My Typhoon Ondoy Experience
I knew classes would be suspended later on, but I still found it a necessity to go to class yesterday. It was very rainy, as I rode the jeepney going to Vicente Cruz street on my way to UST. It wasn’t flooded at all when I got there. Everything was very normal for a Saturday class, save for the very strong wind and rains. I knew a suspension would eventually happen, I’m just counting the time ’til then.
When the clock struck 10 am, an announcement was heard from the dean via the speakers atop the ceilings. Suspension was inevitable anyway. I thought “Yeah…whatever”. I then wore my slippers and went on my way home. The streets of Espana, Manila was already starting to build the foundations of the legendary Espana river. When I hopped on a bus going to recto, the water was already ankle-high. I knew the trains were the safest mode of travel now, being that the rail it runs on is located high above the roads.
Everything was very fine until I got out at Santolan station and went to get a ride going to Rosario, Pasig. I walked my way towards the jeepney stop. I had a choice of paying a minimum for a jeep to get there or I walk it out in the middle of a rain shower and save money. I should’ve rode the jeep, walking was a big mistake.
On my way to the stop, knee-high floods, strong winds, murky, dirty waters, and a very tiring walk greeted me, together with chances of me falling in a man hole or a hole near the sewers. I smiled my way until I got to the stop safe and sound. I took the jeep there and waited inside as it slowly made a crawl to my destination. What normally takes 30 minutes took 1 hour and a half because of the heavy rain, and the heavy traffic it brought along with it.
I was supposed to take a jeep from Rosario going to Tramo because I wanted to take the “special” ride with a tricycle to my house seeing that I was very hungry, very wet, and very tired. It was already 12:30 PM.
I waited for some time and heard that Tramo was very flooded and heard news from people and bystanders how jeeps and other vehicles avoided the said road. I decided to walk to Rotonda and get a tricycle ride there, although it would be more expensive. To my surprise, tricycles were offering rides to Rotonda for 10 pesos, 3 pesos more from the minimum price of a jeep ride but it was a bargain because of the current state the city was in. As I hopped out of the tricycle, I started to walk, looking for the tricycle that would bring me home. To my surprise, the flood was too high for a small vehicle to cross. By small vehicles, I mean motorcycles, taxis, tricycles, and other modes of transportation that would just sink and probably give in to the high waters. So I came up with possibly the stupidest idea I ever thought of in my entire life: To brave it out and walk home.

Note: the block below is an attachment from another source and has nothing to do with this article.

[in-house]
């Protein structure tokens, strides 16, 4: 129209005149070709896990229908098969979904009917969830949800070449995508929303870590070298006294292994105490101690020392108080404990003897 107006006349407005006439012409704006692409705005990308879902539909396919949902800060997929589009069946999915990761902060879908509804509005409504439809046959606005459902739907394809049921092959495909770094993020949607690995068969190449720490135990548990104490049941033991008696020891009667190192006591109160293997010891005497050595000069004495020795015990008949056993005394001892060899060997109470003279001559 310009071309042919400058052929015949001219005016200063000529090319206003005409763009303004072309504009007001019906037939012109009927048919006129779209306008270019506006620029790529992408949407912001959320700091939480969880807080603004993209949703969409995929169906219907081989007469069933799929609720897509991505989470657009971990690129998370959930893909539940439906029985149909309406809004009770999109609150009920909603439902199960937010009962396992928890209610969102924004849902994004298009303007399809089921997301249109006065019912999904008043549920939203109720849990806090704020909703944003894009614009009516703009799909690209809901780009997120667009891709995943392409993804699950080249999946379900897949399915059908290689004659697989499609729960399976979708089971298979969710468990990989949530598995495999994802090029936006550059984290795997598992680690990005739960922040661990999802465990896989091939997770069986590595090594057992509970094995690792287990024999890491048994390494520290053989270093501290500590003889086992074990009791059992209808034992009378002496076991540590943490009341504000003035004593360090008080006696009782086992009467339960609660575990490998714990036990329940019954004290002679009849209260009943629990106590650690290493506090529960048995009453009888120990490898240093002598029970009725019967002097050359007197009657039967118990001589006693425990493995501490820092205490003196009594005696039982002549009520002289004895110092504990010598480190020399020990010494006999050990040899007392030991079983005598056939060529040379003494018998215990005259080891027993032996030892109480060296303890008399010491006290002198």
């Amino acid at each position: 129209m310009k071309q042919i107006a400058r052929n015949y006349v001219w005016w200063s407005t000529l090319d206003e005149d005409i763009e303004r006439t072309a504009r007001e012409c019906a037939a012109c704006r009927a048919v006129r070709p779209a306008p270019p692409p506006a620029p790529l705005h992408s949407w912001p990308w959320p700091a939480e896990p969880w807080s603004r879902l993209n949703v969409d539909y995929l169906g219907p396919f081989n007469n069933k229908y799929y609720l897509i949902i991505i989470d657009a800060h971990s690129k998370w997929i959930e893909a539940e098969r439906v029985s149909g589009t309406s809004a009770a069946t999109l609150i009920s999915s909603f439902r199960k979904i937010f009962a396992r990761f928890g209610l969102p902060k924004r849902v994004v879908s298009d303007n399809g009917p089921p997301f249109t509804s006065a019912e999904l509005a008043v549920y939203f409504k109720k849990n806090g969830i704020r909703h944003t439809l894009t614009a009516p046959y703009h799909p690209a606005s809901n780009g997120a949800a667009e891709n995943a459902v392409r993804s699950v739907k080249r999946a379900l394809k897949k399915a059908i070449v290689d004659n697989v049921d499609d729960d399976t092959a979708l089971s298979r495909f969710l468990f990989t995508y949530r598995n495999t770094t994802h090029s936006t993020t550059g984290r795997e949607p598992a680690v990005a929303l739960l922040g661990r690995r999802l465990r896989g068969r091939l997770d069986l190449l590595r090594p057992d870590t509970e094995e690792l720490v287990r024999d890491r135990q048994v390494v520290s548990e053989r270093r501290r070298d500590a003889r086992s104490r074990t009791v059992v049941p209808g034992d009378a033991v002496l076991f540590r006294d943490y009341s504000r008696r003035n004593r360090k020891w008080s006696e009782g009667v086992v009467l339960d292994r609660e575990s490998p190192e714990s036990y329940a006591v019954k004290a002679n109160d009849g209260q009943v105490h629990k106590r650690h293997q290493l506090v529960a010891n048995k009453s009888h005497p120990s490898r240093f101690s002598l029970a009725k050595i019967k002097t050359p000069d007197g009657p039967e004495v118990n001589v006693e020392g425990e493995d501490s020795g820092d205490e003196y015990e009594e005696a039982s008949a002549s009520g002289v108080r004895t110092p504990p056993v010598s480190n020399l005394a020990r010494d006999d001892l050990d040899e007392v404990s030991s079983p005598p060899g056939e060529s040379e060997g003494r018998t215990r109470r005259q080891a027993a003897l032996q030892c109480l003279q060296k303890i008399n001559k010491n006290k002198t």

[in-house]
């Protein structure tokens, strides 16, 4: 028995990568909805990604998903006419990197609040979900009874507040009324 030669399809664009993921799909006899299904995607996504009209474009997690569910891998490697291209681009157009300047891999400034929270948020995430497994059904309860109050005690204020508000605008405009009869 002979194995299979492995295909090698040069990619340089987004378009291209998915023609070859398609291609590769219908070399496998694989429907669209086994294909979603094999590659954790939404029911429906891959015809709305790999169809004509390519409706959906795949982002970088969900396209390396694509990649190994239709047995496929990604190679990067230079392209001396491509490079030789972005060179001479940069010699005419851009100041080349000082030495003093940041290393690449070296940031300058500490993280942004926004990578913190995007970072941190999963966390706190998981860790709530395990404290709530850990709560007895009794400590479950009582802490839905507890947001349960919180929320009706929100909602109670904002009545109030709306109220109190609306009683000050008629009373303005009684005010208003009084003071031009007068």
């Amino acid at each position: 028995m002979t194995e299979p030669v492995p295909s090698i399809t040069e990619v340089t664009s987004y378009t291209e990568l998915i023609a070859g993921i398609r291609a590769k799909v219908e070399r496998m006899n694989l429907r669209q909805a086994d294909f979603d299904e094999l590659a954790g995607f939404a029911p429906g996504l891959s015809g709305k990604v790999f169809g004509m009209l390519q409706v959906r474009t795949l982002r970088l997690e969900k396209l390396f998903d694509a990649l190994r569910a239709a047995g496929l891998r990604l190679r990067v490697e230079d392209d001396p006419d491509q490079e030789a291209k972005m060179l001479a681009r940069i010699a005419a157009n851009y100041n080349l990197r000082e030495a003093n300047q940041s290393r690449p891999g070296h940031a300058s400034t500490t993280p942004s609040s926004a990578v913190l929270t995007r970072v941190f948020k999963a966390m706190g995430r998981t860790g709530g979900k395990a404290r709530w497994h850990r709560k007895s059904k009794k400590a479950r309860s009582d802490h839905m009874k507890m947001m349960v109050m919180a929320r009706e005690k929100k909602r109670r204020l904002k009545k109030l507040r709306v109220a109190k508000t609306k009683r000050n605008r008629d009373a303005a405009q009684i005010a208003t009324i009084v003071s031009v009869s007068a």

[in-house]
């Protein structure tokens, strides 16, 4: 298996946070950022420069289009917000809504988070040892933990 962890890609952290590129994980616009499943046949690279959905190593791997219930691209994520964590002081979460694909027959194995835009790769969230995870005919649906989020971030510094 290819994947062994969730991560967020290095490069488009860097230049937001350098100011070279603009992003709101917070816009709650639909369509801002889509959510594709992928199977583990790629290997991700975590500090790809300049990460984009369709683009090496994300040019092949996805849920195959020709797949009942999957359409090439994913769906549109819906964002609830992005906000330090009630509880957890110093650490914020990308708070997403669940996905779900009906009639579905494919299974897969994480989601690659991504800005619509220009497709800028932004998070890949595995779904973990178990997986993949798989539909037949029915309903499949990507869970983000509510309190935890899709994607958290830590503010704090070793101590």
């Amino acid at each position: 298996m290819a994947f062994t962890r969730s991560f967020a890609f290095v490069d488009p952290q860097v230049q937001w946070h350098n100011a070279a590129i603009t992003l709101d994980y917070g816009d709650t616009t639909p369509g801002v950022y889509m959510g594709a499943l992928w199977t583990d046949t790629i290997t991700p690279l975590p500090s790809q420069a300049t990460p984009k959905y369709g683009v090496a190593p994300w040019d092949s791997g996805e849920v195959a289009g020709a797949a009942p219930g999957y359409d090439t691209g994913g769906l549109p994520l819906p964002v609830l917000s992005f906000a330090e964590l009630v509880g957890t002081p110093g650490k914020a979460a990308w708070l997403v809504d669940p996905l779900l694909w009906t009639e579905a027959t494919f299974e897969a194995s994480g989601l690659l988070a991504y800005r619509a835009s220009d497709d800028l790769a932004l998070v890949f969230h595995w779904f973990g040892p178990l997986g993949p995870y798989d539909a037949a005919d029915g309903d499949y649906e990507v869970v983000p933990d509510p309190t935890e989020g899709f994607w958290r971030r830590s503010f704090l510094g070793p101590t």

I thought twice about this decision, I was in Rotonda, Pasig and my house is at Cainta, Rizal. “I walked farther” I thought to myself, so I went in the almost thigh-high flood, greeted by mud, gunk, dirt, garbage, “tidal waves”, and a fear of drowning. Yes, I feared to drown amidst the confusion. I could easily get carried away by the waves the trucks were making and fall to a sewer hole or a manhole and die there.
After about 30 minutes of walking, I looked at the road ahead of me and what I saw totally destroyed my hopes of me getting home that day. I saw floods waist-high, trucks creating waves upon waves, and people “swimming”. Not only was it tiresome to see the long road ahead, but to see the very short distance I crossed in such a long amount of time literally broke me. I decided to head back, since I saw that my chances of getting home was higher that way. To get home safe, if not sound, was my objective then.
I went to the Ministop located near Rotonda and took shelter there. I talked with people of all sorts that also have homes in the same village mine was in, and we all wanted to get home no matter what or how much it would take us. We tried desperately to ask tricycles, jeepneys, and taxis to have us taken to at least the gates of our village for a price, even if it weren’t negotiable.